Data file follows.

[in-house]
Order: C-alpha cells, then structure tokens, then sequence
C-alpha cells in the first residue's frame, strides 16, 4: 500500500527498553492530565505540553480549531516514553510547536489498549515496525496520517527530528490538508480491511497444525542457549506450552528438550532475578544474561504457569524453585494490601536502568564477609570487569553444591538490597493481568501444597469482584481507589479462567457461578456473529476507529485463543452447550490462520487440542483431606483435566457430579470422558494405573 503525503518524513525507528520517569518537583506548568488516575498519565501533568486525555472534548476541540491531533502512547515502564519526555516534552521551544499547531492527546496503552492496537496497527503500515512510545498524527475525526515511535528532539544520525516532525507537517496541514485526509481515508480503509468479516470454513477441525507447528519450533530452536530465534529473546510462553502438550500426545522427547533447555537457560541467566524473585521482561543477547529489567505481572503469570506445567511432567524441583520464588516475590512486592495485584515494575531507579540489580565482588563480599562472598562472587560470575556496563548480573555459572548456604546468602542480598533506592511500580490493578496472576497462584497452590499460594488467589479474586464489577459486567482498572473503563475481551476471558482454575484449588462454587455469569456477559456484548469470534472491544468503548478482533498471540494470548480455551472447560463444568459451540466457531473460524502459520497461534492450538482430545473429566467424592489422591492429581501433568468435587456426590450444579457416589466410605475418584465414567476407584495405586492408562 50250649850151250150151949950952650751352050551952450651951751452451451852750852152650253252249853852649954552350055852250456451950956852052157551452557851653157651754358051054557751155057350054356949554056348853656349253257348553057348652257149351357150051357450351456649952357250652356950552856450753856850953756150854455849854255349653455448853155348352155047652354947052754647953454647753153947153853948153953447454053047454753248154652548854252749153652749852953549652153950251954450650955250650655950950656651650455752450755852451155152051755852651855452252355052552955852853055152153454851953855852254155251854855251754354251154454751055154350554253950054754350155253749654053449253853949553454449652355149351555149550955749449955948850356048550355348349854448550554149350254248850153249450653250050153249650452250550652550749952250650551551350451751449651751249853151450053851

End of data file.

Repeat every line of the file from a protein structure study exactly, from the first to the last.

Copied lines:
[in-house]
Order: C-alpha cells, then structure tokens, then sequence
C-alpha cells in the first residue's frame, strides 16, 4: 500500500527498553492530565505540553480549531516514553510547536489498549515496525496520517527530528490538508480491511497444525542457549506450552528438550532475578544474561504457569524453585494490601536502568564477609570487569553444591538490597493481568501444597469482584481507589479462567457461578456473529476507529485463543452447550490462520487440542483431606483435566457430579470422558494405573 503525503518524513525507528520517569518537583506548568488516575498519565501533568486525555472534548476541540491531533502512547515502564519526555516534552521551544499547531492527546496503552492496537496497527503500515512510545498524527475525526515511535528532539544520525516532525507537517496541514485526509481515508480503509468479516470454513477441525507447528519450533530452536530465534529473546510462553502438550500426545522427547533447555537457560541467566524473585521482561543477547529489567505481572503469570506445567511432567524441583520464588516475590512486592495485584515494575531507579540489580565482588563480599562472598562472587560470575556496563548480573555459572548456604546468602542480598533506592511500580490493578496472576497462584497452590499460594488467589479474586464489577459486567482498572473503563475481551476471558482454575484449588462454587455469569456477559456484548469470534472491544468503548478482533498471540494470548480455551472447560463444568459451540466457531473460524502459520497461534492450538482430545473429566467424592489422591492429581501433568468435587456426590450444579457416589466410605475418584465414567476407584495405586492408562 50250649850151250150151949950952650751352050551952450651951751452451451852750852152650253252249853852649954552350055852250456451950956852052157551452557851653157651754358051054557751155057350054356949554056348853656349253257348553057348652257149351357150051357450351456649952357250652356950552856450753856850953756150854455849854255349653455448853155348352155047652354947052754647953454647753153947153853948153953447454053047454753248154652548854252749153652749852953549652153950251954450650955250650655950950656651650455752450755852451155152051755852651855452252355052552955852853055152153454851953855852254155251854855251754354251154454751055154350554253950054754350155253749654053449253853949553454449652355149351555149550955749449955948850356048550355348349854448550554149350254248850153249450653250050153249650452250550652550749952250650551551350451751449651751249853151450053851